In his first season, Thomas Grinberg cemented himself as the No. 1 singles player and was part of the No. 1 doubles pair all year. He finished as the No. 5 player in the DII national singles rankings, and earned All-American honors. His successes in doubles matches earned him All-American honors as well. He was named the South Region Player of the Year and earned First Team All-SSC honors.

 

Gina-(Blue)-vs-GreeceGina Brierley
Women’s Basketball • Sophomore
Manchester, England

Gina Brierley finished her rookie season averaging 6.9 points and 2.3 assists, and posted a season-high 22 points at Eckerd (12/10) where she went 8-for-8 from the field. This summer, Brierley was picked to represent Great Britain at the International Basketball Federation (FIBA) U20 Women’s European Championship, which took place July 8-16 in Eilat, Israel.

 

Amid the steady beat of the turning twin ropes, a girl jumps. She twists and high-steps to the cadence. What once was a simple game now reaches new heights thanks to the National Double Dutch League and alumna Lauren Walker ’92.

Walker’s father, David A. Walker, founded the league in 1973, when he was a New York City Police Department Community Affairs detective. He and his partner, Detective Ulysses Williams, saw few sports available to girls. “At that time, there were so many youth sports for boys—Pony League baseball, football, and basketball,” Lauren Walker said. “There was nothing for young ladies. He saw young girls jumping double Dutch, and he had the idea of taking this fun activity and turn it into a competitive sport.”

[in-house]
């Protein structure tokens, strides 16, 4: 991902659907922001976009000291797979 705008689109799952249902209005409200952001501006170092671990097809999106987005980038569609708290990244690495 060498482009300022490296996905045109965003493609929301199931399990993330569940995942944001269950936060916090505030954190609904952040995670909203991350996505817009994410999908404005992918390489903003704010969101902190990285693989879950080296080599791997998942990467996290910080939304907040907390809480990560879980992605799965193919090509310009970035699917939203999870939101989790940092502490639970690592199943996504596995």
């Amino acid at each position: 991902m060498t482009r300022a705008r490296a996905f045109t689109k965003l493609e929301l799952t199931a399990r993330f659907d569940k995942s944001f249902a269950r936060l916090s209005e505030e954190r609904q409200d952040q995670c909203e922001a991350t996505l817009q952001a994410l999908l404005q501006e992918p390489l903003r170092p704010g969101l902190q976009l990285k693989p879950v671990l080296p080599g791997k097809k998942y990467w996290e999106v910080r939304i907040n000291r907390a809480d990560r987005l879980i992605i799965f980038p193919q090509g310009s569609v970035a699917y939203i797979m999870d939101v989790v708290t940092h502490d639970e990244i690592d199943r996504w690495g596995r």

Walker joined in jumping double Dutch. “I jumped in middle school and high school,” she said. “But then I found my joy in tennis.”

She earned a four-year scholarship to Saint Leo, and the Bronx girl came to play tennis in rural Pasco County, FL. “I played under an amazing guy, Coach Tim Crosby,” she said. “He stressed the importance of balancing school and being on a sports team. It was about getting your education.”

Her mother, Judith, was an educator and also stressed the importance of education. Walker earned a Bachelor of Arts degree in sport management. She completed an internship with the New York Yankees baseball team, which holds spring training in Tampa. That experience led to a management position with retailer Sports Authority.